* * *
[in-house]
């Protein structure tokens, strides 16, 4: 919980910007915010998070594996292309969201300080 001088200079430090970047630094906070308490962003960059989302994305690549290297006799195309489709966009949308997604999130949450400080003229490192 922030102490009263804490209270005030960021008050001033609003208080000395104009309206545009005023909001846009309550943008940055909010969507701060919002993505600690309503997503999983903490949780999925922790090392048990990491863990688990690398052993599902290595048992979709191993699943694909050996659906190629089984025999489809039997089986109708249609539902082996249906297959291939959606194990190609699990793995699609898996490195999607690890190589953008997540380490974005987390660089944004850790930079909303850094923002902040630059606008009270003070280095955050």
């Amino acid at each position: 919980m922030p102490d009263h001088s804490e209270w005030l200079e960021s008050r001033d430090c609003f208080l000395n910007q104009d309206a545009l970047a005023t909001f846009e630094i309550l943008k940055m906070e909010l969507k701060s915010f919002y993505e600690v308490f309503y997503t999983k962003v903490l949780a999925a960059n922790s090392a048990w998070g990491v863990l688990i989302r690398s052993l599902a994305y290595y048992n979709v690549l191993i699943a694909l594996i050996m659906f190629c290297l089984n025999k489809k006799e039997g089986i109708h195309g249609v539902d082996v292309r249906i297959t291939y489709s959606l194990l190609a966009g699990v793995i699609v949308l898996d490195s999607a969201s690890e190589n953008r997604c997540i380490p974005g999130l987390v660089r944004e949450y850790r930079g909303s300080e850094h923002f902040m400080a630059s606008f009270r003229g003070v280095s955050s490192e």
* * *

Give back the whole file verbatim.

[in-house]
């Protein structure tokens, strides 16, 4: 919980910007915010998070594996292309969201300080 001088200079430090970047630094906070308490962003960059989302994305690549290297006799195309489709966009949308997604999130949450400080003229490192 922030102490009263804490209270005030960021008050001033609003208080000395104009309206545009005023909001846009309550943008940055909010969507701060919002993505600690309503997503999983903490949780999925922790090392048990990491863990688990690398052993599902290595048992979709191993699943694909050996659906190629089984025999489809039997089986109708249609539902082996249906297959291939959606194990190609699990793995699609898996490195999607690890190589953008997540380490974005987390660089944004850790930079909303850094923002902040630059606008009270003070280095955050």
């Amino acid at each position: 919980m922030p102490d009263h001088s804490e209270w005030l200079e960021s008050r001033d430090c609003f208080l000395n910007q104009d309206a545009l970047a005023t909001f846009e630094i309550l943008k940055m906070e909010l969507k701060s915010f919002y993505e600690v308490f309503y997503t999983k962003v903490l949780a999925a960059n922790s090392a048990w998070g990491v863990l688990i989302r690398s052993l599902a994305y290595y048992n979709v690549l191993i699943a694909l594996i050996m659906f190629c290297l089984n025999k489809k006799e039997g089986i109708h195309g249609v539902d082996v292309r249906i297959t291939y489709s959606l194990l190609a966009g699990v793995i699609v949308l898996d490195s999607a969201s690890e190589n953008r997604c997540i380490p974005g999130l987390v660089r944004e949450y850790r930079g909303s300080e850094h923002f902040m400080a630059s606008f009270r003229g003070v280095s955050s490192e």